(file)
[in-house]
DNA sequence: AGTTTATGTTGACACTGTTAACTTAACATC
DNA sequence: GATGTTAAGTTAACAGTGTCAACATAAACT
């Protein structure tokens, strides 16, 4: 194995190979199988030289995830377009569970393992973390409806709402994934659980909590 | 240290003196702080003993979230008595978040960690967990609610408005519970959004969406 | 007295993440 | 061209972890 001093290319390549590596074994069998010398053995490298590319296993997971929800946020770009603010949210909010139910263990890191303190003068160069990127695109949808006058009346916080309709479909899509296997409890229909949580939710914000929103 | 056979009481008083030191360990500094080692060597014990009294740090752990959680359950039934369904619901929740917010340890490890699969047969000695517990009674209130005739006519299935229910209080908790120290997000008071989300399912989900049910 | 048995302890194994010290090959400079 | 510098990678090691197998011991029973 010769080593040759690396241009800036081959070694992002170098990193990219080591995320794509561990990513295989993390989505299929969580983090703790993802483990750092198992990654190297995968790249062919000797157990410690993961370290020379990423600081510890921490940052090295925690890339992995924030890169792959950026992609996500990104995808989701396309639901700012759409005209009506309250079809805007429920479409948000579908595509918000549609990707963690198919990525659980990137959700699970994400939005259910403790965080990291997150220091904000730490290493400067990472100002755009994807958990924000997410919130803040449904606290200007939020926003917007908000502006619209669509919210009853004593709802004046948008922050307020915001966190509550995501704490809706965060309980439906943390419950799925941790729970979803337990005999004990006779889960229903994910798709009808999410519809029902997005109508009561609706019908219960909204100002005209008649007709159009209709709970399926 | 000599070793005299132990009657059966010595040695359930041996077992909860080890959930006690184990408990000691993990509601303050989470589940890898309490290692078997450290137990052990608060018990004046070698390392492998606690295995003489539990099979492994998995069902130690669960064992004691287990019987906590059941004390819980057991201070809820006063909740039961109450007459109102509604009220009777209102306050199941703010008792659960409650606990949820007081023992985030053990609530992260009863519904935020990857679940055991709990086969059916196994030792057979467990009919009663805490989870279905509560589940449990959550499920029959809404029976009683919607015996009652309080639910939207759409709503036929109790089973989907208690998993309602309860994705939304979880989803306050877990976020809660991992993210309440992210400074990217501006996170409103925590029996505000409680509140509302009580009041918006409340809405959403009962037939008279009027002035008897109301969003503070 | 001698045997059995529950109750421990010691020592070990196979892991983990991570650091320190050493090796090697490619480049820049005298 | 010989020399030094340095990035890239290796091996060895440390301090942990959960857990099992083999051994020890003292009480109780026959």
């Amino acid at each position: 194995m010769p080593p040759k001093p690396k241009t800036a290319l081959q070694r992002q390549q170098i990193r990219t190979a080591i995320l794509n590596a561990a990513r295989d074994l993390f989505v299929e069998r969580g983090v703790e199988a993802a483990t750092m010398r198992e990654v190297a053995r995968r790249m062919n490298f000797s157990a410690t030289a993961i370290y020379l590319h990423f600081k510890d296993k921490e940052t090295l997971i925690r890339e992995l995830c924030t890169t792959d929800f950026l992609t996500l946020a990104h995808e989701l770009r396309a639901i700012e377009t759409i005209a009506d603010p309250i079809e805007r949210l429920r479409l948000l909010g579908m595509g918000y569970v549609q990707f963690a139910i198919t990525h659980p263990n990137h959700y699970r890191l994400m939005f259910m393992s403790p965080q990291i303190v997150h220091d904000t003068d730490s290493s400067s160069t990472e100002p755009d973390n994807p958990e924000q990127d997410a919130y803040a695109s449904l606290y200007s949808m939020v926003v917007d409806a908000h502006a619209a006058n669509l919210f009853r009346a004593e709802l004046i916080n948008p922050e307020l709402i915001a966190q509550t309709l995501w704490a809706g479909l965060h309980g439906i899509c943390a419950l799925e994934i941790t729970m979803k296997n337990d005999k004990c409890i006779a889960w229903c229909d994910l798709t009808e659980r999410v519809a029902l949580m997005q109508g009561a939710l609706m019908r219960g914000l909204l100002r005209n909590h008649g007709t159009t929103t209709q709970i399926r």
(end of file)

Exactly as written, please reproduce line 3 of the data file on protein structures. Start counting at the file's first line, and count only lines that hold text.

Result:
DNA sequence: GATGTTAAGTTAACAGTGTCAACATAAACT